Oil faltered as investors weighed a promise by the Group of Seven to ban imports of Russian crude against a cut in official prices by Saudi Arabia and the impact of China’s energy-sapping lockdowns.
est Texas Intermediate was trading near $110 a barrel after earlier losing as much as 1.7 percent.
Leaders of the most industrialized countries made the vow in response to President Vladimir Putin’s war in Ukraine after holding a video call with Ukrainian President Volodymyr Zelenskyy on Sunday.
A similar EU plan has yet to be agreed as some members object.
Saudi Arabia slashed prices for buyers in Asia as coronavirus lockdowns in China weigh on the top importer’s consumption.
State-controlled Saudi Aramco cut prices for the first time in four months, slashing its main grade Arab Light for next month’s deliveries to $4.40 a barrel above the benchmark it uses.
Crude oil had a tumultuous year as Russia’s invasion of its smaller neighbor turned global commodity markets upside down and sent prices higher.
The US and UK have already taken action to ban imports of Russian fuel in response to the attack, but the G7’s weekend pledge will add further pressure on Moscow.
Commodity prices were also shaken as leading central banks, including the US Federal Reserve, tightened policies to quell a surge in inflation.
“Expect some price decline as the EU struggles to reach unanimity on a Russian oil ban,” said Vandana Hari, founder of oil analysis firm Vanda Insights. However, the downside could be limited as the bloc continues its consensus efforts and keeps the market on edge, she added.
Oil’s resilience in the week’s opening session came despite a shift towards risk aversion in financial markets and another gain for the US currency amid growth concerns.
A stronger dollar can undermine demand for commodities like crude oil by making commodities more expensive for foreign buyers.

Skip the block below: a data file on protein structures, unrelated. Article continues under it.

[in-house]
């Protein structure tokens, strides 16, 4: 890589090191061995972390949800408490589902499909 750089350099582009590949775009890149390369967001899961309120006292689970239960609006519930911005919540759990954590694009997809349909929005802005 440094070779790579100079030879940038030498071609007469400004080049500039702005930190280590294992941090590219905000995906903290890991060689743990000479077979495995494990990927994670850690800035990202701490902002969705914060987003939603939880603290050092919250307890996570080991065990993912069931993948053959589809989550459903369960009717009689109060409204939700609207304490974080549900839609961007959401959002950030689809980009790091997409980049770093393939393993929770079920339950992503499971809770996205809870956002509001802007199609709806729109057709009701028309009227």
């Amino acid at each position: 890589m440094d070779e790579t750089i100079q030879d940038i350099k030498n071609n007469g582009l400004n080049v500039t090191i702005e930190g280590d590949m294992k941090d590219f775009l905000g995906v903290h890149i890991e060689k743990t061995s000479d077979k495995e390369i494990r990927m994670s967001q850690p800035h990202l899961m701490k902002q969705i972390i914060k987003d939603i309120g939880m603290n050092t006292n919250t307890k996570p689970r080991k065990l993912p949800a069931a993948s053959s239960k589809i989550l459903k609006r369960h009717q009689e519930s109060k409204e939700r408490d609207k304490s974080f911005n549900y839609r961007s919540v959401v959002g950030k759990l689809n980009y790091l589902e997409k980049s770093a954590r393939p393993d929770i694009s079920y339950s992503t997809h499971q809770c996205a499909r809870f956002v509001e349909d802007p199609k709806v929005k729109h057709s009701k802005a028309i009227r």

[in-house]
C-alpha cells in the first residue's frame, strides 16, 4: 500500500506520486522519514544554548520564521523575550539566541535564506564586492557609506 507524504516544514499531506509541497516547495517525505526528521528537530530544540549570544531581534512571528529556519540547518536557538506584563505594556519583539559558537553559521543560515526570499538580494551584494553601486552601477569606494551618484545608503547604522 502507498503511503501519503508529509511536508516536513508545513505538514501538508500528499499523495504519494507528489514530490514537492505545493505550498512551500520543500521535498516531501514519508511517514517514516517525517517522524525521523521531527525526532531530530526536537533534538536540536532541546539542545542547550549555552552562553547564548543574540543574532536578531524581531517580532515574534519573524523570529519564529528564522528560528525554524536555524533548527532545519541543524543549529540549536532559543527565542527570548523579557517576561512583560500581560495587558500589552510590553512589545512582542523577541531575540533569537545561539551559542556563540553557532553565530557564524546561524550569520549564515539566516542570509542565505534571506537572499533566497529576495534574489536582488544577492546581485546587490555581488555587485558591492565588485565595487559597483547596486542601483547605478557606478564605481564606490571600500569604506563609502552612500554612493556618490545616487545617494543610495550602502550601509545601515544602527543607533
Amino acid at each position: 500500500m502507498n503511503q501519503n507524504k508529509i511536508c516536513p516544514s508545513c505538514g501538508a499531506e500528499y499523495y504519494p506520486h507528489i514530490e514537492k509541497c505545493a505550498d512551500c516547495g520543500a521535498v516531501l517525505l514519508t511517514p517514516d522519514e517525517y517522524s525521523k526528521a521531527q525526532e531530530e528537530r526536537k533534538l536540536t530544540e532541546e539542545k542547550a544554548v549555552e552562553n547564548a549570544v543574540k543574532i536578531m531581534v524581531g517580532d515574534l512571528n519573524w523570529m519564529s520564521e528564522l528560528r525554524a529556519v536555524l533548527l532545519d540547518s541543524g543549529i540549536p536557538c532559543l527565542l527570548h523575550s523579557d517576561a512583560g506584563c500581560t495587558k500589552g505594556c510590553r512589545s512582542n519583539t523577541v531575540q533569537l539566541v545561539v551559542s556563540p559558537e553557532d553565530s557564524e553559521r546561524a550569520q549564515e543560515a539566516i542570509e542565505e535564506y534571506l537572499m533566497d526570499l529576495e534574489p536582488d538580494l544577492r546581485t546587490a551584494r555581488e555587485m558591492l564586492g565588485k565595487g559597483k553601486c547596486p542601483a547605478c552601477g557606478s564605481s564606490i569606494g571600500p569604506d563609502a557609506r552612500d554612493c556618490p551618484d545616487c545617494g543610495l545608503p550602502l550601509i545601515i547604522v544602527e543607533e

G7 leaders pledged to phase out Russian oil on the eve of Russia’s Victory Day on May 9, which commemorates the nation’s role in defeating Nazi Germany in World War II.
The date has become a touchstone in the Kremlin’s campaign to win public support for the invasion.
“This is an extremely difficult decision for a country that imports most of its energy,” said Japanese Prime Minister Fumio Kishida. “But this is a time when G7 unity is more important than anything else.”
The EU’s plan to follow suit with its own ban on Russian crude oil is still being discussed, despite objections from Hungary.
A meeting of the bloc’s 27 ambassadors ended Sunday without an agreement, and talks are expected to resume in the coming days. A ban on Russian oil shipments to third countries may also be postponed until G7 countries commit to similar action.
China’s repeated attempts to halt the outbreak of Covid-19 by locking down urban centers, including the key hub of Shanghai, have reduced energy consumption.
Referring to the economic damage, Premier Li Keqiang warned of a “complicated and serious” employment situation over the weekend.
Still, oil markets remain in backwardation, a bullish pattern characterized by near-term prices that require a premium over prices further out.
The spread between the next two December Brent contracts was $13.75 a barrel, about the same level seen in the first few weeks after the Russian invasion began.
https://www.independent.ie/business/world/oil-swings-as-traders-weigh-up-g7-crude-ban-saudi-price-cuts-41629773.html Oil falters as traders weigh G7 crude ban and Saudi price cuts